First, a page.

First, we want to look at what God said. Concerning the priesthood, God said that the priests were to come from the tribe of Levi (v. 11). God named Aaron, a Levite, to be the first high priest (Exod. 4:14; 28:1-3). He and his sons after him were appointed to this office (Exod. 40:12-15). The tribe of Levi was appointed over the tabernacle (Num. 1:47-54). This tribe was to minister to Aaron instead of the firstborn from the other ten tribes (Num. 3:6-13). Aaron’s brethren of the tribe of Levi were to be joined with him in keeping charge of the sanctuary (Num. 18:1-7). The Levites were separated from the other tribes to stand before the Lord (Deut. 10:8-9). They were specifically chosen by God to come near him (Deut. 21:5). God gave them authority to bring incense before him and offer burnt sacrifice to him (Deut. 33:8-10). Thus, any of the descendants of Aaron would be qualified to serve as priests.
God did not say, “Thou shalt not have priests of the tribes of Reuben, Benjamin, Ephraim, Judah, etc.” But neither did he say that such was permitted. He was silent on the matter. Did his silence authorize or prohibit? It certainly did not permit Dathan, Abiram, and On, descendants of Reuben, to bring incense before the Lord (Num. 16:1-35). King Saul, of Benjamin, was rejected because he offered a burnt sacrifice (1 Sam. 9:1-2; 13:8-10). One of the sins of Jeroboam, king of Israel and member of the tribe of Ephraim, was to make priests of people who were not the sons of Levi (1 Kgs. 12:25-31). Even in Judah, when king Uzziah tried to burn incense in the temple, he was struck with leprosy to show God’s displeasure. Why? Because he was not of the tribe of Levi.
As we turn to the New Testament, the same principle holds true. Even God’s own Son, Jesus Christ, could not be a priest upon the earth. “Now this is the main point of the things we are saying: We have such a High Priest, who is seated at the right hand of the throne of the Majesty in the heavens. . . . For if He were on earth, He would not be a priest, since there are priests who offer the gifts according to the law” (Heb. 8:1-4). Why? Again, it was because he was of the tribe of Judah, “Of which tribe Moses spoke nothing concerning priesthood.” God did not have to say, “Thou shalt not. . . ” and then name every other tribe of the children of Israel. When he specified one tribe, Levi, he automatically forbade all others.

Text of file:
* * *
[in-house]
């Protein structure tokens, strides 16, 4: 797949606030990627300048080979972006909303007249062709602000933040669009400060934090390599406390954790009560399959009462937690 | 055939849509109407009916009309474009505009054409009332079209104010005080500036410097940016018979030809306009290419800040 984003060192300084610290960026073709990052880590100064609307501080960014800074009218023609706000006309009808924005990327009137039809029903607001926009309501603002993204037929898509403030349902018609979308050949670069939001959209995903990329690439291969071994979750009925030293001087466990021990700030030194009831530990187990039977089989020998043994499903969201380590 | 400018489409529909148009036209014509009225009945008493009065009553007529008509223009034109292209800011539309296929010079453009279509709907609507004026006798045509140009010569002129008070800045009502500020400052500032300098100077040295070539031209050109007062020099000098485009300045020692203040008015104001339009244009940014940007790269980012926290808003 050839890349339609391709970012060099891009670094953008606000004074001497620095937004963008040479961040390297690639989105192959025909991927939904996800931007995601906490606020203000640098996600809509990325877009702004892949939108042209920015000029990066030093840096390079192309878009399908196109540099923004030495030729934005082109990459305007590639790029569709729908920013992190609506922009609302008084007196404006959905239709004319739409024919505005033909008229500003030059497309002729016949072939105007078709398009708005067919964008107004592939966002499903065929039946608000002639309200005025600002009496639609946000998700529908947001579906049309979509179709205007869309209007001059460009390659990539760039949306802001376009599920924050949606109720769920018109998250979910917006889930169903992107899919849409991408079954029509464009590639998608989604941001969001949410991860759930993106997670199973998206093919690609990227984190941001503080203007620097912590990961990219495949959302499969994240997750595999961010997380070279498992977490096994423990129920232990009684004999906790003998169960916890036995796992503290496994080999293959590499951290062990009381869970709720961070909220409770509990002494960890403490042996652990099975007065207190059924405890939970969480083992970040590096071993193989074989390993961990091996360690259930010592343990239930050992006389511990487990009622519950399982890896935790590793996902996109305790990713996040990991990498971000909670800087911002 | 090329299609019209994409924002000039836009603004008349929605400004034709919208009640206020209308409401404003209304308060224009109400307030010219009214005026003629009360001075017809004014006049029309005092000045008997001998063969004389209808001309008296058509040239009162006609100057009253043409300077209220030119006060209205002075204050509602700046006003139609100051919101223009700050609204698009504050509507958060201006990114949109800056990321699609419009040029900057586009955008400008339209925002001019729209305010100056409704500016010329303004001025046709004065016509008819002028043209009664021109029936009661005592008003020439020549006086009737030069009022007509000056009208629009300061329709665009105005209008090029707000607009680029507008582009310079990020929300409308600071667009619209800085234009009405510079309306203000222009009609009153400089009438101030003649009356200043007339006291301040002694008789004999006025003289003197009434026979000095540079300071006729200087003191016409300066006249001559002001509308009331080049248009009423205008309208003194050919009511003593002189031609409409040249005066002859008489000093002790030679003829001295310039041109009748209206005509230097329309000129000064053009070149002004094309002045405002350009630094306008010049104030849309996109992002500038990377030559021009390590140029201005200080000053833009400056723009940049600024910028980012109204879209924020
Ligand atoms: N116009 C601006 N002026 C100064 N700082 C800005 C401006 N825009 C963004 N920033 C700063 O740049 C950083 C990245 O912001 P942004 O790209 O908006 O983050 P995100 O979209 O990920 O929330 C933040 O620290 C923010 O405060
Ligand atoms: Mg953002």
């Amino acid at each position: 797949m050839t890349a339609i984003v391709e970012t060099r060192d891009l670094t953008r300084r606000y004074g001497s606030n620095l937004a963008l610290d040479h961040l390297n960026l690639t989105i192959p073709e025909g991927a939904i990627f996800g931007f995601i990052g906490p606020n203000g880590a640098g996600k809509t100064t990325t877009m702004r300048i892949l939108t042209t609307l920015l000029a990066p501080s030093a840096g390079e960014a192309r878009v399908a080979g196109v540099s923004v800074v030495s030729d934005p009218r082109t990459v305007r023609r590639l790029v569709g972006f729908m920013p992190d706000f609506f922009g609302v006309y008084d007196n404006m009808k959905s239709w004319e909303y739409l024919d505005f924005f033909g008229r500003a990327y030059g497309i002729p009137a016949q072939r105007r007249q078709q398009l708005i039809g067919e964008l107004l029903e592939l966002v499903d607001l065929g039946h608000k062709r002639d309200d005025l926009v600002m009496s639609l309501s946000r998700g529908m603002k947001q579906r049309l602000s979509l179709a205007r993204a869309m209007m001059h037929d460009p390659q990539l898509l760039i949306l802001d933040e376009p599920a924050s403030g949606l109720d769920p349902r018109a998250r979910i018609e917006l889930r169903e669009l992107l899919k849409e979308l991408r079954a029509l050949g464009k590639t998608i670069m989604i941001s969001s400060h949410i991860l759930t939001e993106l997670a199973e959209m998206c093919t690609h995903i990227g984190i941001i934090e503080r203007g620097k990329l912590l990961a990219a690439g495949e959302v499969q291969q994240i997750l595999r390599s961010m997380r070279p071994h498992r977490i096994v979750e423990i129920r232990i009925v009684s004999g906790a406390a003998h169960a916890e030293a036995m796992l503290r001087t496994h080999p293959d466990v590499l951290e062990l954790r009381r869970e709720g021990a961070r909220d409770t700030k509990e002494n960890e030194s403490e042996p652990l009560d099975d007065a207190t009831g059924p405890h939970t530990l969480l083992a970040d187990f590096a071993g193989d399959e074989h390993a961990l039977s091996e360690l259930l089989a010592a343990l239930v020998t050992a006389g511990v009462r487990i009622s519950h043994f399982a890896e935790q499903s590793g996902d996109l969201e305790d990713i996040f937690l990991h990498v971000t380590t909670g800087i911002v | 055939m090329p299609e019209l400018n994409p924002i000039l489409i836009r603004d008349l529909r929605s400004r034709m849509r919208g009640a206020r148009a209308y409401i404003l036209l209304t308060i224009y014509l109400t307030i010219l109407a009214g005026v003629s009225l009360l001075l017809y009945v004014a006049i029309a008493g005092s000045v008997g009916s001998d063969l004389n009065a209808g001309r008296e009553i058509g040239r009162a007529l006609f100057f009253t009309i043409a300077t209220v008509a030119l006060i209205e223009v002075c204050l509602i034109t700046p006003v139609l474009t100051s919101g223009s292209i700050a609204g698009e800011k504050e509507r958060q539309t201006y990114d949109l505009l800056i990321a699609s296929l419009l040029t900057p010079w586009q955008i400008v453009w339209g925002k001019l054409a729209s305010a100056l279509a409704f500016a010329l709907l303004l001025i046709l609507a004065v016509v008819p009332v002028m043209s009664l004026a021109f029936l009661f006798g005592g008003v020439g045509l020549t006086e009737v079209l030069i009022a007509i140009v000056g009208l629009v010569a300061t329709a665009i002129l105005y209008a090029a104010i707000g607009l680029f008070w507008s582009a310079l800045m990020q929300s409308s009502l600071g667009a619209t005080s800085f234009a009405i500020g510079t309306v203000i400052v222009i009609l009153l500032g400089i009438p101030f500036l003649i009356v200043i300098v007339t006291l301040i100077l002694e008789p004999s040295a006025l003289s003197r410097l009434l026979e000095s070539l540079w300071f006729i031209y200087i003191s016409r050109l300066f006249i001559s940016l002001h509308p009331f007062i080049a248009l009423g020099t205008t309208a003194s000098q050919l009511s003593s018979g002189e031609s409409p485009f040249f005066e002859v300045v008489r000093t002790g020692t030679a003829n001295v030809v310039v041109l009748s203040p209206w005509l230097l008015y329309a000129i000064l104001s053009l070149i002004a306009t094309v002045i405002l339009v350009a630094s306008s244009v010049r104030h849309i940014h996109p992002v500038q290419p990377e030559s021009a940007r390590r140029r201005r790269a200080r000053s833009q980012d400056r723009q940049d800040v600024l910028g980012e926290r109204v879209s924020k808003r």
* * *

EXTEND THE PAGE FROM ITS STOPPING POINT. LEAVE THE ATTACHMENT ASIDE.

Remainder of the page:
The Principle Repeated
Before we go on, we want to look at a few passages of Scripture where this principle is repeated. From a positive standpoint, all we do is to be done in the name of Christ Jesus. “And whatever you do in word or deed, do all in the name of the Lord Jesus, giving thanks to God the Father through Him” (Col. 3:17). To act “in the name of” someone means to act by his authority. An ambassador who goes to another country “in the name of” the President of the United States is authorized only to do those things which the President actually instructs him to do. Also, we are to speak only as the oracle of God. “If anyone speaks, let him speak as the oracles of God. If anyone ministers, let him do it as with the ability which God supplies, that in all things God may be glorified through Jesus Christ” (1 Pet. 4:11). This verse is the basis for the saying, “Where the Bible speaks, we speak; and where the Bible is silent, we are silent.” Only in this way can God truly be glorified.